Crowdfunding has been a gift to the creative and business-minded
of the world, and to the many thousands of people around the world
who have pledged money to projects and received something valuable
in return. The course of crowdfunding doesn’t
always run smooth however: timelines fall to the wayside; backers
get restless; ambitious ideas prove difficult to execute.
In the light of this, the world’s best-known crowdfunding site
Kickstarter has updated its terms and conditions to make it clear both to
backers and creators what is expected of them. This is the second time this year Kickstarter has rejigged its rules,
and the second time it has focussed on simplifying the language
The real emphasis here though has been on addressing what
happens when things don’t go to plan. Kickstarter says it has used
best practices it has spotted from within the community to define
The new rules reiterate that when backers pledge money to a
project they are entering into a contract with the project’s
creator. In terms of creators, says Kickstarter, they owe their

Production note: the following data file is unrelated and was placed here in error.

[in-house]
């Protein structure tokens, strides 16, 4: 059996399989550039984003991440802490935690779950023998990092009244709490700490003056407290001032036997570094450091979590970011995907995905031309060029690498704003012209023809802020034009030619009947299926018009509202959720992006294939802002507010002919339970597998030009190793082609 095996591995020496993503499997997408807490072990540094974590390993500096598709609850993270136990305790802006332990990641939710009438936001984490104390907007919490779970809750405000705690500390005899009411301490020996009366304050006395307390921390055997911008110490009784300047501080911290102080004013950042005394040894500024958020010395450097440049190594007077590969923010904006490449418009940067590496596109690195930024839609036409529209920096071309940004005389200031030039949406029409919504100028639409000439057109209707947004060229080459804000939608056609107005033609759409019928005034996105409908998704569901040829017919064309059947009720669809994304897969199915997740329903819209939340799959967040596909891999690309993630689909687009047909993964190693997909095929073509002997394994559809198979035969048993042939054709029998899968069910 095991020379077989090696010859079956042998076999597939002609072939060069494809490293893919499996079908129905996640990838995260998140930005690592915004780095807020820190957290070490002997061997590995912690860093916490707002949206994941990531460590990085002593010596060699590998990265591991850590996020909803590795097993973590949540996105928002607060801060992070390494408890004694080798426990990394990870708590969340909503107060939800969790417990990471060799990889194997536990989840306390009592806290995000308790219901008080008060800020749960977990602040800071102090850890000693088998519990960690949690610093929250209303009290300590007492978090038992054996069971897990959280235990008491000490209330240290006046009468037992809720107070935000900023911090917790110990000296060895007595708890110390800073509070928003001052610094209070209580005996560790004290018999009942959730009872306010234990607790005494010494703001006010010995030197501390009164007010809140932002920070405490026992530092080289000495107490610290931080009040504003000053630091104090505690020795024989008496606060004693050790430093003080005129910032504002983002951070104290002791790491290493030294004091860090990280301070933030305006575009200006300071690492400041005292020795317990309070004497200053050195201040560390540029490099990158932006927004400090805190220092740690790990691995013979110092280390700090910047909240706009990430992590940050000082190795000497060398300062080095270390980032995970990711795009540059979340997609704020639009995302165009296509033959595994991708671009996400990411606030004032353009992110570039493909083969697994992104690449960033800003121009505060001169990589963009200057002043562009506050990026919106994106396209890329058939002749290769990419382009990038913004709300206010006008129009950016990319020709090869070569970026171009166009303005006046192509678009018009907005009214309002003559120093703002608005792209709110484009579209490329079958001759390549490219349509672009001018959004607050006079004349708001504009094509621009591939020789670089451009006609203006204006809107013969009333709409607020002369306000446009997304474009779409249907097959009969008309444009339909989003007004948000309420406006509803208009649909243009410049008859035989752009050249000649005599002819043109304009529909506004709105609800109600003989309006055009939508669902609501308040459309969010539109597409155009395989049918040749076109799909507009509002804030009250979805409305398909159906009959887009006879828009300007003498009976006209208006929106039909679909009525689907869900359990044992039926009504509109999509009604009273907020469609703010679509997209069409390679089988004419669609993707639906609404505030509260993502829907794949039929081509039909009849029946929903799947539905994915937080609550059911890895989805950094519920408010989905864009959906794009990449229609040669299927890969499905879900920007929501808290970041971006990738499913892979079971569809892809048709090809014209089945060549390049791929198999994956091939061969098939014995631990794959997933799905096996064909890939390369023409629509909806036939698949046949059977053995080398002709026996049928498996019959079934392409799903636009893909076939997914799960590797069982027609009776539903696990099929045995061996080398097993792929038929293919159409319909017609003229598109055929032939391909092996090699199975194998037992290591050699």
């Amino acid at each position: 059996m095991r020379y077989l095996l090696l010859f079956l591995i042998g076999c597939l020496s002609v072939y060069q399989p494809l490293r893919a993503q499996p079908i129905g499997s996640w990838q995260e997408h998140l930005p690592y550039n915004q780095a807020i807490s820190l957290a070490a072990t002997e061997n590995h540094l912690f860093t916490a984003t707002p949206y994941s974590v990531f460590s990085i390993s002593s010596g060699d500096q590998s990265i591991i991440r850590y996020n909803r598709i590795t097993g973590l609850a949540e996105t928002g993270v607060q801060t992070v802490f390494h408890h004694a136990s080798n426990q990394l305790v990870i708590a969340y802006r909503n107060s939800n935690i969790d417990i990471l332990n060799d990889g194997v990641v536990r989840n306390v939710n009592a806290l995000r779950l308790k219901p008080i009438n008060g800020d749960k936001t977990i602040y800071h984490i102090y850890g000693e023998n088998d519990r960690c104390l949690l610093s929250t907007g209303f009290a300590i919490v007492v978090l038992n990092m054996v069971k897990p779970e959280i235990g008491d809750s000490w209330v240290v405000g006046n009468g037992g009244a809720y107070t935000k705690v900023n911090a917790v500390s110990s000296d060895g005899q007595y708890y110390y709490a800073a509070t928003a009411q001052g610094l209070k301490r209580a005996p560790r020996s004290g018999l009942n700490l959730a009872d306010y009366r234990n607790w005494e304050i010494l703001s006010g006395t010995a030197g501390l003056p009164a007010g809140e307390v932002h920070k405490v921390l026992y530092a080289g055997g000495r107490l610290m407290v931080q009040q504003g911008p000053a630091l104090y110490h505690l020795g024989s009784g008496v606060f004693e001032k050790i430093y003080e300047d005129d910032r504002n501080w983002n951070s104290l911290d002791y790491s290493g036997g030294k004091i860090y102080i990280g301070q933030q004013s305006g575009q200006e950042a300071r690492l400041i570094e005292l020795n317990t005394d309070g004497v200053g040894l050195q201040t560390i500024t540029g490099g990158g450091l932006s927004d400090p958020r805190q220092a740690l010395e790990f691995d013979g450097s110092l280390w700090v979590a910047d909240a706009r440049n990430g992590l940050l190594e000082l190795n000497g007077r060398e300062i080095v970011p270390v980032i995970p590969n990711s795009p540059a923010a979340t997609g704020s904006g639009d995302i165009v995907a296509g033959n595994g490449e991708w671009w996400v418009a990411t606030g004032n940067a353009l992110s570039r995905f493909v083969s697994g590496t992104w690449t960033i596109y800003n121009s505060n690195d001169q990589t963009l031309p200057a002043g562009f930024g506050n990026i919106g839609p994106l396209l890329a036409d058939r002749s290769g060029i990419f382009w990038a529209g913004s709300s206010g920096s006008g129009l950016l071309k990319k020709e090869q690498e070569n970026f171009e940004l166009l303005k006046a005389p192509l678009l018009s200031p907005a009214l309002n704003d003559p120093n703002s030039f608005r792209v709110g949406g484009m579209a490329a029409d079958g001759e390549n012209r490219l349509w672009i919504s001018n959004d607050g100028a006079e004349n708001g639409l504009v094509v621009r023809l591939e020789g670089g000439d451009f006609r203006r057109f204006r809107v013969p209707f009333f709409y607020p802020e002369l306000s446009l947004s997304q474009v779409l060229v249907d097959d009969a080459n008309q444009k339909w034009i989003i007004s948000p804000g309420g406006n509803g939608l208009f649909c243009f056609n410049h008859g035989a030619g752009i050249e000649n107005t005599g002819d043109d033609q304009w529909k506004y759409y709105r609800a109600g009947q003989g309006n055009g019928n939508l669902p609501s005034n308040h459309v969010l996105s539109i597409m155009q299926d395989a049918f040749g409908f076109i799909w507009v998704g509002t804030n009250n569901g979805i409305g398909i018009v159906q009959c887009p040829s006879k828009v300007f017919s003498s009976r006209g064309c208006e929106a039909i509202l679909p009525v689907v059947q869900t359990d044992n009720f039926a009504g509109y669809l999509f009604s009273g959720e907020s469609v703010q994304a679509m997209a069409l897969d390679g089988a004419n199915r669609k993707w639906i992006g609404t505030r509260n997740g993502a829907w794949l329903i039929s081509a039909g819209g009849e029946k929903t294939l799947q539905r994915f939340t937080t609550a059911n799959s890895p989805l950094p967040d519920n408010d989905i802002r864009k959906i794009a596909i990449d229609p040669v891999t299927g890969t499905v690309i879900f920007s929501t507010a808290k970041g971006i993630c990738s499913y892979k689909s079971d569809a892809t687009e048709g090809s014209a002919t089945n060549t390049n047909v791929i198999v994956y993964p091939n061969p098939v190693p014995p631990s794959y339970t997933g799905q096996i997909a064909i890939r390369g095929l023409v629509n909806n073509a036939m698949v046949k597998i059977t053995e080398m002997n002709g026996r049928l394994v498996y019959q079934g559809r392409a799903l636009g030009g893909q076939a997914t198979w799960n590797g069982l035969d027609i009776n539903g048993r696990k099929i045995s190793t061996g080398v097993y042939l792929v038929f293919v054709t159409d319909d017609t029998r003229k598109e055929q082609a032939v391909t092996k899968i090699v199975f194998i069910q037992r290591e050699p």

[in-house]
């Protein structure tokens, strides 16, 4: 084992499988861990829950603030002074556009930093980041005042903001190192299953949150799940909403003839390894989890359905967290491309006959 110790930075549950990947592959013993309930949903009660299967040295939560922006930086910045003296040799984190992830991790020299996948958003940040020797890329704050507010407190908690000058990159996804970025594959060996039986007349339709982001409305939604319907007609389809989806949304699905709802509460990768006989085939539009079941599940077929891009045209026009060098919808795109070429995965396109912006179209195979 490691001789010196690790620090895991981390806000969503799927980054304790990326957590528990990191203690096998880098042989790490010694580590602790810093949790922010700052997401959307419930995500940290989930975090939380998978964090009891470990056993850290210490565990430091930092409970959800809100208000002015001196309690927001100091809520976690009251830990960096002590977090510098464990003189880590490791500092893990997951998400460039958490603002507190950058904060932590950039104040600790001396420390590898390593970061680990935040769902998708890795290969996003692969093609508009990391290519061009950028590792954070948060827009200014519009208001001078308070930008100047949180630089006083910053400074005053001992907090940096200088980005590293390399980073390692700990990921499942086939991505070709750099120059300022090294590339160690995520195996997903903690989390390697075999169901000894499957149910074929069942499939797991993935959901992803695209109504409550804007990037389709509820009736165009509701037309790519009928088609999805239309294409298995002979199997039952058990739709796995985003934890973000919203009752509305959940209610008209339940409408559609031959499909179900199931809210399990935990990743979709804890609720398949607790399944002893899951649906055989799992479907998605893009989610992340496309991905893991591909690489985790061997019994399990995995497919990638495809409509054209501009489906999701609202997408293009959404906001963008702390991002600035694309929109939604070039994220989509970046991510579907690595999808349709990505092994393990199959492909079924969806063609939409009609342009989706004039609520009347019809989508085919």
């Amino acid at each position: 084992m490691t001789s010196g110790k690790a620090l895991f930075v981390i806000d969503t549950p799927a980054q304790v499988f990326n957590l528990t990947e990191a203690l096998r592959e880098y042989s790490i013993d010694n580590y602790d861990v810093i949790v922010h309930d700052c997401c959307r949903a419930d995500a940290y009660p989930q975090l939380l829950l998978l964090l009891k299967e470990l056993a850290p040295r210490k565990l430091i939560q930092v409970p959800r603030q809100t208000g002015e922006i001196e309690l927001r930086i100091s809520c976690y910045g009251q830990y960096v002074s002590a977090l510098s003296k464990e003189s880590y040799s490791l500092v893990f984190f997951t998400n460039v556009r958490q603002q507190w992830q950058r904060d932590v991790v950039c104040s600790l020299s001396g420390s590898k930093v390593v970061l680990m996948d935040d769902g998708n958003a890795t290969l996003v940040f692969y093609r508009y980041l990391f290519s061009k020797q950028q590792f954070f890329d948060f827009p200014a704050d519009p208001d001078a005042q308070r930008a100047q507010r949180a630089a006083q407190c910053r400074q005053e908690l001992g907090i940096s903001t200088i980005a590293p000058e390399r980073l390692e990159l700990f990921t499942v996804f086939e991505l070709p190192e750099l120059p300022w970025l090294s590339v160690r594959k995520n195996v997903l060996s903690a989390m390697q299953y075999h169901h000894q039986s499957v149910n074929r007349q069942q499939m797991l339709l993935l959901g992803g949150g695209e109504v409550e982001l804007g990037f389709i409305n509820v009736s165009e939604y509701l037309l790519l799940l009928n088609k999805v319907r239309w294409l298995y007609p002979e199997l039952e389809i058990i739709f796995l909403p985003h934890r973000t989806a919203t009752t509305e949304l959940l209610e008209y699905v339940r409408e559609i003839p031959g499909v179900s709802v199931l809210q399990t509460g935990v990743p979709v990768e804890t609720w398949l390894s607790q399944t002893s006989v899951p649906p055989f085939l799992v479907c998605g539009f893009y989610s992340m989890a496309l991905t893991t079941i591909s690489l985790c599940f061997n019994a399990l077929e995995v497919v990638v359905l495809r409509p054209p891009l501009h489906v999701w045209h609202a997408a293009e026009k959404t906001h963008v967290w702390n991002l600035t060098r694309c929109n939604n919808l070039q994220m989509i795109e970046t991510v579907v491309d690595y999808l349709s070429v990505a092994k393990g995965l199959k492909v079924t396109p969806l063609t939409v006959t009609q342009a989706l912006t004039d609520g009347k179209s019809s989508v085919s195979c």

backers “a high standard of effort, honest communication, and a
dedication to bringing the project to life”. Backers, on the other
hand, must remember that “when they back a project, they’re helping
to create something new — not ordering something that already
exists”. They therefore should understand that there could
potentially be delays and that occasionally projects won’t come to
Should this happen, Kickstarter says that creators have not met
their obligations and should therefore take certain steps to
explain what has happened. These include demonstrating that funds
have been used appropriately, that they have worked diligently to
bring the project to a conclusion and what has prevented them from
finishing it. They must also offer any remaining funds to backers
who have not received their reward, or explain how the funds will
be used to complete the project in another way. You can read the full
list of steps here.
As always, Kickstarter reminds creators that they are
responsible for fulfilling promises made to backers and that
backers may take legal action if they do not keep to the agreement.
The first incidence of this occurred in 2012 when backer Neil Singh
sued creator Seth Quest, a designer from San Francisco who failed
to deliver on his Hanfree iPad stand project and had to file for
bankruptcy as a result.
To creators, this is just one of several horror stories that
shows why significant research and preparation is necessary before
asking people to pledge money through crowdfunding. Because
Kickstarter does not have any financial responsibility for failed
projects, the personal cost to individuals can be significant.
Similarly, it serves as a warning to creators to do their own
reading before pledging their money. Reputable sites like
Kickstarter and Indiegogo have strict
criteria for projects that have resulted in many success stories,
but the element of risk is never completely removed.